1. Replace the object in the simulation model with a PMC object of the same shape.
  2. Arrange electric current ports parallel to the outer object surface
    (i.e. on a triangular mesh).
  3. Simulate the external model with three-dimensional full wave simulation or obtain
    an analytical solution.
  4. Obtain a port impedance network from the simulation results.
  5. Return to the initial model and remove the external environment.
  6. Declare a PMC boundary at the surface of the object.
  7. Arrange electric current ports parallel to the inner object surface
    (i.e. on a triangular mesh).
    The ports must be positioned identically to the ports in the previous simulation to
    enable a correct connection.
  8. Simulate the internal model with three-dimensional full wave simulation,
    or with the cavity model (if the object is an enclosure).
  9. Obtain a port impedance network from the simulation results.
  10. Implement both network models in a standard network simulation program.
  11. Perform a network simulation to obtain joint domain results.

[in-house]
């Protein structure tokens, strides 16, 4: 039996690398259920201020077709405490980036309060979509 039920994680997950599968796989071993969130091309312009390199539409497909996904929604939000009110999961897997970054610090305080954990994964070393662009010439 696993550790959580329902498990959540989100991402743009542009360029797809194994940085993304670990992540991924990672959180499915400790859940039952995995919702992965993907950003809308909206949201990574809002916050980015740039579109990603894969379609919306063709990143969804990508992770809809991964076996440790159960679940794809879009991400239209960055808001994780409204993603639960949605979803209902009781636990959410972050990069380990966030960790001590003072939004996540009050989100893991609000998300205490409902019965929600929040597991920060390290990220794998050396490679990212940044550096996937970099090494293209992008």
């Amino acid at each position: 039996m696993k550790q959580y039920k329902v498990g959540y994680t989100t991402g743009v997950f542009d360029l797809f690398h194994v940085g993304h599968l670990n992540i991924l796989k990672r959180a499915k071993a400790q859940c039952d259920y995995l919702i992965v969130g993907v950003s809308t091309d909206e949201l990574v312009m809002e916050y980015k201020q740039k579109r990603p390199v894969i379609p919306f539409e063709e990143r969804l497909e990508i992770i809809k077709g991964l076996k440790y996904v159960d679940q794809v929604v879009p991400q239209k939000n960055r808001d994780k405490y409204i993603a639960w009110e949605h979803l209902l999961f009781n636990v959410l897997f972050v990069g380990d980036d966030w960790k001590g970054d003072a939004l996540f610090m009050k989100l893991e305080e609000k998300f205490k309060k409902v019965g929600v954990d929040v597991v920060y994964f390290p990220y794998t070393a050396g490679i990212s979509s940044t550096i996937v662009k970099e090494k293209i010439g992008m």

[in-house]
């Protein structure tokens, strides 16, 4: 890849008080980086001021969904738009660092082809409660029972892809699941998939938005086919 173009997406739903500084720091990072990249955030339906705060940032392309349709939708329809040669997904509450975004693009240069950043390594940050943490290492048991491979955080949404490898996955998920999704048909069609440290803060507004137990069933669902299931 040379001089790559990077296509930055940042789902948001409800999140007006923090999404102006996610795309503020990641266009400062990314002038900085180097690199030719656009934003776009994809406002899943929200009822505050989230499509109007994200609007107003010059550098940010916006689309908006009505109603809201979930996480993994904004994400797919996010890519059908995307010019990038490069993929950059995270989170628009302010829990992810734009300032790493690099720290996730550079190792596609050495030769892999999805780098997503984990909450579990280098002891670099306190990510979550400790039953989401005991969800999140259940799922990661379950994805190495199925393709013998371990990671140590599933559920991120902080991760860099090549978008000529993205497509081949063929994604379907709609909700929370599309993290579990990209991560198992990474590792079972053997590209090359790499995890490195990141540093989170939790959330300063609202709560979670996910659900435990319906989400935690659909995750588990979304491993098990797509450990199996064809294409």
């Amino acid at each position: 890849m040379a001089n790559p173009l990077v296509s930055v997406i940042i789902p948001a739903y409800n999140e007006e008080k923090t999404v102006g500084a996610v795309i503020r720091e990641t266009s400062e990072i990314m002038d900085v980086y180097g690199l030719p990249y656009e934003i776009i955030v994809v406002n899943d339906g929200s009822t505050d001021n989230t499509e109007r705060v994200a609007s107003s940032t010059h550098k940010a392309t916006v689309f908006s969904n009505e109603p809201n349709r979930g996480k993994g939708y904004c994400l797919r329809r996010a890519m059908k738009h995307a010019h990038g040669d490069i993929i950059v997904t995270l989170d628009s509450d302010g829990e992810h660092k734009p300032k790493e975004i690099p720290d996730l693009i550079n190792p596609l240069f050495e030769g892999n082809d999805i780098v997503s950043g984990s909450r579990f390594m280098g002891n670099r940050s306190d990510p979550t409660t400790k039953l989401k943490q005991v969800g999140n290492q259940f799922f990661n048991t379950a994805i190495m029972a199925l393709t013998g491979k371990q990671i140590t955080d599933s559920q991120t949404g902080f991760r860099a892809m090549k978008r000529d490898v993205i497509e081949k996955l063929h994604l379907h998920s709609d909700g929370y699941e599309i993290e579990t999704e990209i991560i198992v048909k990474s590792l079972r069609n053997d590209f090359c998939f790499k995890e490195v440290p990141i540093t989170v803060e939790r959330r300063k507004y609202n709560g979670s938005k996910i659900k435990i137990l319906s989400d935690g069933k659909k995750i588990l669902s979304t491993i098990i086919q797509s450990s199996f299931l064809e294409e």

Alternatively to a PMC boundary together with an electric current port, PEC boundaries together with magnetic current ports may also be used. Since the external and the internal simulation are separated, the external simulation can be performed with either PMC boundaries together with electric current ports, or PEC boundaries together with magnetic current ports, while the internal simulation can be performed with a different boundary and port current definition. The described procedure is general and can be performed on every three-dimensional object. The number of ports which have to be arranged along the object's surface to obtain accurate results depends on the maximum frequency of the simulation and the object size. Ports must not be declared on metallic walls of the object. High frequency fields decay rapidly inside a metallic wall and cannot excite the other domain. Therefore, these surfaces are modeled as they are. This significantly reduces the necessary number of surface ports, if the object is an metallic enclosure. At slim enclosure apertures ports must only be arranged perpendicular to the slot edges, due to the vanishing electric field tangential along the metallic edges. Thus, this domain separation approach is efficient for emission and shielding effectiveness simulations even on large metallic enclosures.